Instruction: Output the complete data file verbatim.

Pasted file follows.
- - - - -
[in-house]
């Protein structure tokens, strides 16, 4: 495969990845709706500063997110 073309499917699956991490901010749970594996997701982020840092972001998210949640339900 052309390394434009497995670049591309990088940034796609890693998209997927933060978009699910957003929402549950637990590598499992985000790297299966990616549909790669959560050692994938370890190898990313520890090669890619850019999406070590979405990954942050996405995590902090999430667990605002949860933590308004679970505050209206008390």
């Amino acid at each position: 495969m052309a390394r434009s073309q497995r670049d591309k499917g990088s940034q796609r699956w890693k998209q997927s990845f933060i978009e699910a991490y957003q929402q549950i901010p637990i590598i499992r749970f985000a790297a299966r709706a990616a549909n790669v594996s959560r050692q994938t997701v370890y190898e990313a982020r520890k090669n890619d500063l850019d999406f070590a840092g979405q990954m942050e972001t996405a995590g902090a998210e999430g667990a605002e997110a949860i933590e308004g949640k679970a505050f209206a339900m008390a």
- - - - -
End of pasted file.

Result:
[in-house]
């Protein structure tokens, strides 16, 4: 495969990845709706500063997110 073309499917699956991490901010749970594996997701982020840092972001998210949640339900 052309390394434009497995670049591309990088940034796609890693998209997927933060978009699910957003929402549950637990590598499992985000790297299966990616549909790669959560050692994938370890190898990313520890090669890619850019999406070590979405990954942050996405995590902090999430667990605002949860933590308004679970505050209206008390």
């Amino acid at each position: 495969m052309a390394r434009s073309q497995r670049d591309k499917g990088s940034q796609r699956w890693k998209q997927s990845f933060i978009e699910a991490y957003q929402q549950i901010p637990i590598i499992r749970f985000a790297a299966r709706a990616a549909n790669v594996s959560r050692q994938t997701v370890y190898e990313a982020r520890k090669n890619d500063l850019d999406f070590a840092g979405q990954m942050e972001t996405a995590g902090a998210e999430g667990a605002e997110a949860i933590e308004g949640k679970a505050f209206a339900m008390a």